Ulster Township (pp. 207-215)
By Clement F. Heverly
Ulster derives its name from the Susquehanna Company's township of Ulster, being a part of the original township, which was first granted to Asahel Buck and others in 1775; but no survey or allotment being made, it was superseded by another grant in 1785, and this by a third grant in 1786 and surveyed and allotted in the fall of the same year.
Geographical. -Ulster, comprising 1-64 of the area of Bradford county, is bounded north by Athens, east by Sheshequin, from which it is separated by the Susquehanna river, south by Burlington and North Towanda and west by Burlington and Smithfield. Its surface ranges from high hills in the west and south to broad flats along the river, which are traversed by a highland belt, north of the center. The trend is southeast, the northern section being drained by Buck creek, the central by Cash creek and the southern by Hemlock run. Ulster was origin ally heavily timbered with white and yellow pine, hemlock, oak, maple, beech and chestnut, intermingled with ash, birch, elm, hickory, cucumber, basswood, button-wood, cherry, poplar, butternut, walnut, willow and a dozen other varieties. The region back from the river was infested with bears, panthers and wolves ; deer were numerous. There were trout in the creeks and the river swarmed with schools of shad. The township has an area of 18 square miles and was formed from Tioga in 1797 ; population 929 in 1920.
History: Indian Occupancy. -For centuries Ulster was the Sheshequannunk of succeeding tribes and nations of American Indians. The Great War-Path on the east side of the river, crossed it at Ulster village, where it connected with paths he established his seat on the broad plains on the west side of the Susquehanna below Tioga Point. In 1763, after falling upon the first white settlement in the Wyoming Valley and murdering 20 of its inhabitants, the Indians drove off the cattle and with their plunder retired to Sheshequannunk
A Trading Post, the first in the county, was established at Sheshequannunk in 1765 by John Anderson and the Ogdens, who bought peltry of the Indians, or exchanged for rifles, ammunition trinkets and rum.
Moravian Missionaries began preaching to the Indians at Sheshequannunk in 1766. A mission was established here in February, 1769, and existed till May, 1772. In 1770 a chapel was erected, surmounted by a cupola containing a bell. This building stood near the site of the present Ulster Presbyterian church. At its close the mission numbered 60 souls. On August 4, 1771, a child was born to Missionary and Mrs. John Roth, being the first white child born in Ulster and the second in the county.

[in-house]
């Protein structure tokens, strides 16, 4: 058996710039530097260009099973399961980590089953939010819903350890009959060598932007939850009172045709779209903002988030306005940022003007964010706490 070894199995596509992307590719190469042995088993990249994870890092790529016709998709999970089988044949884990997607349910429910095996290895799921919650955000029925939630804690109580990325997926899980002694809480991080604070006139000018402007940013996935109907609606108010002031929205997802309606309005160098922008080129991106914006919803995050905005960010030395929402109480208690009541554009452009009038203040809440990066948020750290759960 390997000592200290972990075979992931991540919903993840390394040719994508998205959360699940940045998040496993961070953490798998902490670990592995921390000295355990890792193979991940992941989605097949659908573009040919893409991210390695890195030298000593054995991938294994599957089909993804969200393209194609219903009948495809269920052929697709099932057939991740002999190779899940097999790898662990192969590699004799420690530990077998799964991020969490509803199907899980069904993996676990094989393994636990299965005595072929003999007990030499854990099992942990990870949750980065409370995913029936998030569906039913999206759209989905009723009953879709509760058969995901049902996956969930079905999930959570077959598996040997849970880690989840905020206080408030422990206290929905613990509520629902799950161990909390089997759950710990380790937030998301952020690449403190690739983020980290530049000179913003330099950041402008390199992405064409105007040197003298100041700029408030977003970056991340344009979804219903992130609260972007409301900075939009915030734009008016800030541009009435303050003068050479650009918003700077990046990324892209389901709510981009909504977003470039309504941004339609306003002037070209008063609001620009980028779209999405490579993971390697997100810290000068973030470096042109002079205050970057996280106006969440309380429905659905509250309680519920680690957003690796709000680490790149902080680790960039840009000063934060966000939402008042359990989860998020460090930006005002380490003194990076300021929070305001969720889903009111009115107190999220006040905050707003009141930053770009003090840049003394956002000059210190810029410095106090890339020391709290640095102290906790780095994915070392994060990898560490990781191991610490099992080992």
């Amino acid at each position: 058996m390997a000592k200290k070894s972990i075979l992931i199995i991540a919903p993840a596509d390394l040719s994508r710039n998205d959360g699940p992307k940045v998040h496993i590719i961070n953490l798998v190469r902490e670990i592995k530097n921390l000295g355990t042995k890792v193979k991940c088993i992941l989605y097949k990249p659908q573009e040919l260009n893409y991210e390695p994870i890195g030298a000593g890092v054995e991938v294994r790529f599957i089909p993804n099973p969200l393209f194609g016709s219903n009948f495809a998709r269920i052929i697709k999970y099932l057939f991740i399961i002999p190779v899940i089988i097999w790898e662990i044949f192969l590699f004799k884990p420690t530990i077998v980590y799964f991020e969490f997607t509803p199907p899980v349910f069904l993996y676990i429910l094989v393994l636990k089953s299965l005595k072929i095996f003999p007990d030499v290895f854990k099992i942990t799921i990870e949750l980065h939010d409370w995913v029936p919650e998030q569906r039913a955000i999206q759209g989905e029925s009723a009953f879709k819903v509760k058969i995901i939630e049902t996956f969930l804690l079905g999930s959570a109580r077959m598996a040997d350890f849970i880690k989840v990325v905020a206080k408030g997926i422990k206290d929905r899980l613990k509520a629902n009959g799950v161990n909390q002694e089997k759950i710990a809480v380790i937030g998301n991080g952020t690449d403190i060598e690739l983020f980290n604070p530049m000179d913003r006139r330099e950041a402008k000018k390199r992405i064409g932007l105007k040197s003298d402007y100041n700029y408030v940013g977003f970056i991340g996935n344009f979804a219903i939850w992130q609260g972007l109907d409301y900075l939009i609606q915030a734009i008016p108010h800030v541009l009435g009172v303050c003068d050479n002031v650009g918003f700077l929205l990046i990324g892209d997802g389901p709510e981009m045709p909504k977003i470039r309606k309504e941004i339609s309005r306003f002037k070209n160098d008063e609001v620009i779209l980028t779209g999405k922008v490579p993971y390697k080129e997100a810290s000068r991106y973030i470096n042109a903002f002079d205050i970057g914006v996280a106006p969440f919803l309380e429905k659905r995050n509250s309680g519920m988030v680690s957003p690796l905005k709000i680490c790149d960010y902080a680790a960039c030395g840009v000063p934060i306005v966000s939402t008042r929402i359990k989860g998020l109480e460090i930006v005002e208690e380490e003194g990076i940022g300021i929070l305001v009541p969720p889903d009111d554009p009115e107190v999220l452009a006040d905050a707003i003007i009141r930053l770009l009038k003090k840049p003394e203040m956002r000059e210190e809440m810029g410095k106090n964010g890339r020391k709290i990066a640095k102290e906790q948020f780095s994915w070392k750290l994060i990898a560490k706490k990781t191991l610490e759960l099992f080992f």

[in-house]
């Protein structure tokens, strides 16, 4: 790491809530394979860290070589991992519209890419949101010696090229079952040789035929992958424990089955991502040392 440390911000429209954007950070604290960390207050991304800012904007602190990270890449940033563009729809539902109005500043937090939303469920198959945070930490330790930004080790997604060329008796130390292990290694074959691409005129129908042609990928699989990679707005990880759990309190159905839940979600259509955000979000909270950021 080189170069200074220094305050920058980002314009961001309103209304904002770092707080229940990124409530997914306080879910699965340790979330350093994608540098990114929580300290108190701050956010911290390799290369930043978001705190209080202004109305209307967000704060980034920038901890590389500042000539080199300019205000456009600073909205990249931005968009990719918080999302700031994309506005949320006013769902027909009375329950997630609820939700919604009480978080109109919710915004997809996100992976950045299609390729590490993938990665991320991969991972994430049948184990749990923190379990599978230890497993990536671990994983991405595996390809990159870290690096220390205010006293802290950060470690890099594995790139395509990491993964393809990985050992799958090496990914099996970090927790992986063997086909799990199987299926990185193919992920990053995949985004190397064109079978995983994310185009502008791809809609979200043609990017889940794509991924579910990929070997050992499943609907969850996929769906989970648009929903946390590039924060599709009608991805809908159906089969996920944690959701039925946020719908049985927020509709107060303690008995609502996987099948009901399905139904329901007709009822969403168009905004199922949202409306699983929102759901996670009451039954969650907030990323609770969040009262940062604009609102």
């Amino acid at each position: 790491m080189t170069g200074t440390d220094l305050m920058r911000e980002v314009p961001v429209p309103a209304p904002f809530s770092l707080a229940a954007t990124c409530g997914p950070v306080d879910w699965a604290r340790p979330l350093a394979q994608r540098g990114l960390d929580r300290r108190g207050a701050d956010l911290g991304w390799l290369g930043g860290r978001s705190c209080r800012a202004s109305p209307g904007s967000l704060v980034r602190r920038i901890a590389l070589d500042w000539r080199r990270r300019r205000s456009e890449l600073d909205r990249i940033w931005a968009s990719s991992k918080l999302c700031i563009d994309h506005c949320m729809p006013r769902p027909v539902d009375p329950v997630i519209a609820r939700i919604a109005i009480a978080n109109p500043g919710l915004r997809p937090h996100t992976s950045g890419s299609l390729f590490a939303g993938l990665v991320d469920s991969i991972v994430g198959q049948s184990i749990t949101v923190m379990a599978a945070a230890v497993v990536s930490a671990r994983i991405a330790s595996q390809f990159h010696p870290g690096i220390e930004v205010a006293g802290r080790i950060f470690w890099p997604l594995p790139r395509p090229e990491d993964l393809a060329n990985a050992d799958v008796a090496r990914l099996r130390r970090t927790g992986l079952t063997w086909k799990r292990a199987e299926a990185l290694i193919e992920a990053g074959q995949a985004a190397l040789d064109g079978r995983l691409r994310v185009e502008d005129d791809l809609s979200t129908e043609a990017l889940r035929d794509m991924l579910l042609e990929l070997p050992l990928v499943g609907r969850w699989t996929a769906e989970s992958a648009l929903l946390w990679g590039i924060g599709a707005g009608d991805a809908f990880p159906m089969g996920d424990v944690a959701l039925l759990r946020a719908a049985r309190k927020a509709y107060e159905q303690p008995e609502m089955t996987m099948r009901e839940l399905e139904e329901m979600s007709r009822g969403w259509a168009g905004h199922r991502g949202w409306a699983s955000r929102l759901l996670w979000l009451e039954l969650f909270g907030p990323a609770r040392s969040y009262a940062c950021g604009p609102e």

The Indian village of Sheshequannunk in 1768 consisted of twelve huts, seven on the north side of the creek and five on the south. The Indians at the north had acquired some knowledge of the arts and customs of civilized life. Their chief business was in raising cattle of which they had large herds with meadows and pasture fields extending up to Tioga The Indians on the south were wild ones who indulged in heathenish practices. The Indian settlement at Ulster was broken up by Colonel Hartley in 1778, and the expedition of General Sullivan, the next year, put an end to any further attempt of Indian occupancy. There was an Indian burying ground below Ulster village on the line of the state road.
The Pioneers.-At the close of the Revolution, men who had fought for Independence and were interested in Connecticut lands, came with their families and formed the first settlement in the wilderness. These New England Yankees, ready and willing to face the privations and hardships in a new country , were soon followed by other dauntless spirits, among whom was a sprinkling of the German, Welsh and a considerable acquisition from Scotland.
Benjamin Clark, a native of Tolland, Connecticut, removed to the Wyoming Valley and was among the first to build a house on the town-plot of Wilkes-Barre. He was a corporal in the first Independent Company of Wyoming under Capt. Robert Durkee and served seven years in the Revolutionary War. He was one of the detachment sent for the relief of Wyoming after the fatal battle and was in the army of General Sullivan against the Indians. In 1784 he removed from Wyoming to Asylum , and the next year, settled in Ulster on what is known as the Ross farm. His house was the place of entertainment for travelers and the home of Methodist itinerants who held religious meetings there. He was an ardent Federalist, captain of militia and popularly known as Captain Clark. By his first wife, Nabbe, he had children John T., Polly (Mrs. Blanchard) and Abigail (Mrs. George Culver). He married, second, Keziah Yarrington, widow of Silas Gore, who was slain at the battle of Wyoming, and had children: Lucinda (Mrs. Nathaniel Hovey) , Ursula (Mrs. Samuel Treadway) , William and Julia Ann (1st. Mrs. John Overton, 2nd, Mrs. Joseph Passmore). Captain Clark died, 1834, aged 87 years.
Adrial Simons, who held one right in the Susquehanna Company 's township of Ulster, came on from Connecticut in 1785 and occupied his claim. He had served in the Revolutionary War from 1777 to 1780 and was taken prisoner. For a long time he was confined in one of the prison ships on Long Island Sound, where he suffered untold hardships from confinement, hunger, cold and filth. He married Sarah, sister of Chester and Ozias Bingham. She and three children died of fever in the summer of 1803. Of the large family, "Septer" who died November 20, 1798, aged 15 years, has the oldest marked grave in the Ulster cemetery. Other children remembered were Adrial, Elijah, Anson , Bingham, George and Jeduthan. Mr. Simons died, 1829, aged 73 years.